In the biggest of races, class will always come to the fore – both equine and human.
And so it did in the Caulfield Cup, when Australia's champion trainer Chris Waller saddled up the multiple group 1-winning mare Verry Elleegant to take the $5 million prize from the former Epsom Derby winner Anthony Van Dyck, saddled by a man who has claims to being the world's leading handler, Aidan O'Brien.
Verry Elleegant holds off Anthony Van Dyck in the drive to the finish in the Caulfield Cup. Credit:Getty Images
And when the whips were cracking at the sharp end of the world's richest 2400-metre handicap it was two riders from the upper echelon who were to the fore, Mark Zahra, one of the leading jockeys in Victoria, and Sydney champion Hugh Bowman, who will forever be associated with another champion mare, Winx.
These two cleared away from the rest of the field to dominate the finish after the New Zealand-trained long shot The Chosen One, under Melbourne-based Kiwi rider Daniel Stackhouse, had made a bold bid to pinch the race.
The Chosen One hung on for an honourable third-place finish, just ahead of Prince Of Arran, who gave Jamie Kah a memorable first ride in the Caulfield feature.
The old English stayer, who seems to grow another leg when he gets to Australia, was running on better than anything at the finish and claimed fourth place: in that sort of order he will go very close once more in the Melbourne Cup, in which he has finished in the placings in the past two years.
But this race was all about the first two in the betting, who were the first two home.
Verry Elleegant might best be described as a bit of a moody mare: she has a high head carriage, she can look a little ungenerous – although Zahra was at pains to say she was entirely honest, just a little quirky – and does not like to be surrounded by too many other horses.
Anthony Van Dyck had the weight of history as his burden, but he made a valiant effort to set any number of records.
He was the first winner of the world's most famous classic race, the Epsom Derby – progenitor of every other Derby in the world – to come to Australia to run in one of the great cups.
He had to carry 58.5 kilograms, giving up to eight kilos away to his 17 rivals, and he had to start from the second widest barrier of all, stall 17, as he looked to stamp his authority on the race.
Many expected Bowman to jump quickly and try and force the pace, but he mustered slowly and was out the back while Zahra, from one of the middle barriers, was able to take a better position.
That and the 3.5 kilos he was conceding may have been the difference in the end, but barriers, luck in running and the way the race plays out are all part and parcel of the great game.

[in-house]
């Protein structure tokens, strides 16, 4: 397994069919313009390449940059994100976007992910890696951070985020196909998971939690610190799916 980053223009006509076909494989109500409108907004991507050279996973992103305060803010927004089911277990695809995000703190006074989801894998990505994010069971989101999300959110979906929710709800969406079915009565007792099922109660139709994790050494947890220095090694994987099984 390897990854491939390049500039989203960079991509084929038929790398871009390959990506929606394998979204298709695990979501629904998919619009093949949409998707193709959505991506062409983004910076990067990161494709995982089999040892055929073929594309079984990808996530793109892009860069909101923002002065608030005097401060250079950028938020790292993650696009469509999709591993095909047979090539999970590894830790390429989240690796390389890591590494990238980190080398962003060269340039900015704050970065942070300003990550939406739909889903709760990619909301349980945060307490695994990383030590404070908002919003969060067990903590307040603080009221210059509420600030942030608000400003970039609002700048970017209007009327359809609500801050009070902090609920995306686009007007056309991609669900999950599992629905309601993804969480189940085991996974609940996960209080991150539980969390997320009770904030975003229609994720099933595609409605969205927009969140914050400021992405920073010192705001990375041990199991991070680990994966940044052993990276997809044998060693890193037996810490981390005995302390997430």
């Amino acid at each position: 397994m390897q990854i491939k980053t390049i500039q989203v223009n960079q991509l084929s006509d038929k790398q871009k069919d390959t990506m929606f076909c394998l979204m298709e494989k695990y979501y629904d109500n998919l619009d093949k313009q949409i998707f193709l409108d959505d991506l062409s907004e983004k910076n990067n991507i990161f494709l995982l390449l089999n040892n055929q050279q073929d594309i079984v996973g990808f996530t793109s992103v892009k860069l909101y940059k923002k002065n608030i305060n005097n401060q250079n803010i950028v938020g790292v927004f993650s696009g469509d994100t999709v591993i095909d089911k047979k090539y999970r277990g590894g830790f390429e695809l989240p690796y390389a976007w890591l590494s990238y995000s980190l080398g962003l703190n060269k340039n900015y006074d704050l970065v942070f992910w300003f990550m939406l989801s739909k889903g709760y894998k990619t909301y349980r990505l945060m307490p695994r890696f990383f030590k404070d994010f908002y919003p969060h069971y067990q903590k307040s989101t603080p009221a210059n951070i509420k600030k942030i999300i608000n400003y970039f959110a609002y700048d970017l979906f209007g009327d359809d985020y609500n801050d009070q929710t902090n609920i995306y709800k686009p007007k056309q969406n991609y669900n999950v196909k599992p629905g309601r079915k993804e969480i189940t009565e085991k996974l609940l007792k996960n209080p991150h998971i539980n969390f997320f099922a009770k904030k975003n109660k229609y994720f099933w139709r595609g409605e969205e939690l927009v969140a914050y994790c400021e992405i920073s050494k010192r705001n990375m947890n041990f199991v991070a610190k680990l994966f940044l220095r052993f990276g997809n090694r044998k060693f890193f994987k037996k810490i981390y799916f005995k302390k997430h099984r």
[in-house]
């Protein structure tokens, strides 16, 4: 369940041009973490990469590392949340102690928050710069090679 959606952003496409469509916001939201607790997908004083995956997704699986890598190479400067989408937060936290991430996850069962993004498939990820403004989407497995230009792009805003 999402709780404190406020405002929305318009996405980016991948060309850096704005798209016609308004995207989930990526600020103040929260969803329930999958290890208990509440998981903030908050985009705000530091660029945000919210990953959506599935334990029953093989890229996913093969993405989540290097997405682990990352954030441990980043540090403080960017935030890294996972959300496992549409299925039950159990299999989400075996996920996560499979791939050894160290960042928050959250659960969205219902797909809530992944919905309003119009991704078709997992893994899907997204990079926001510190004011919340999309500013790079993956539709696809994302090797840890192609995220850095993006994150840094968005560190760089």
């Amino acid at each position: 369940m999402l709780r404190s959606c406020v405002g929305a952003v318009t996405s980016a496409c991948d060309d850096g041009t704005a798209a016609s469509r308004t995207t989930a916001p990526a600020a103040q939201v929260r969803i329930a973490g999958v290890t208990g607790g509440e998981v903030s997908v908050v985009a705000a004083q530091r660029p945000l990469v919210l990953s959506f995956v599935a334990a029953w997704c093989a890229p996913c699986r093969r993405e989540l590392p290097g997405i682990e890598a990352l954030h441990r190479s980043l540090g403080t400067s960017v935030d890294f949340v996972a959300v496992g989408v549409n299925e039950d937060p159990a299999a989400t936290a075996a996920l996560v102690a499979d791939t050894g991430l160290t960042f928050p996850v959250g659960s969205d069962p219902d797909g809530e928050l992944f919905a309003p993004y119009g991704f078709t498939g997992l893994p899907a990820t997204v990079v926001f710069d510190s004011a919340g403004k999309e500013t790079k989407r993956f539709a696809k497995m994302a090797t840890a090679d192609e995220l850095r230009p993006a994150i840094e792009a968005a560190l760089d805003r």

Zahra had been enjoying an afternoon to remember, having ridden three winners earlier in the day and for jockeys, like all sportsmen, confidence is all; the gaps seem bigger, your judgment of pace seems sharper and the rhythm and ease you feel with your mount seems that much finer. It was hardly surprising that he declared it the finest day of his career, better even than the day just over 12 months ago when he landed two group 1 races, including the Caulfield Guineas on Super Seth.
His confidence and sense of timing proved perfect as he eased Verry Elleegant out to make her challenge at the 200-metre mark, with Bowman and Anthony Van Dyck following her through.
She got the upper hand on The Chosen One at the 100-metre point and Zahra explained afterwards that he thought she would simply accelerate away from the rest of the field.
But he hadn't reckoned on the brave Irish stallion and Bowman, who were trying to run her down all the way to the line.
''All I wanted to do was to get her to the outside to get momentum,'' the winning rider explained later.
''I thought she had quickened away to win, I didn't know it was Anthony Van Dyck coming behind. She had one of the world's best stayers coming after her [and she was good enough to hold him off].''
Asked about her quirks, Zahra was quick to point out that she is not as tricky as she appears.
''It's not as bad as it might seem, she just doesn't like a lot of horses around her,'' he said.
It should be all systems go now for the 3200m Melbourne Cup, and Zahra is optimistic that she will stay the marathon trip at Flemington.
''I think she toughed it out then, and I think she was holding him [Anthony Van Dyck] to the line.''
If she displays the same resolution and drive at Flemington the mare, who on Saturday gave Waller his first Caulfield Cup, could well give the master his first Melbourne Cup too.
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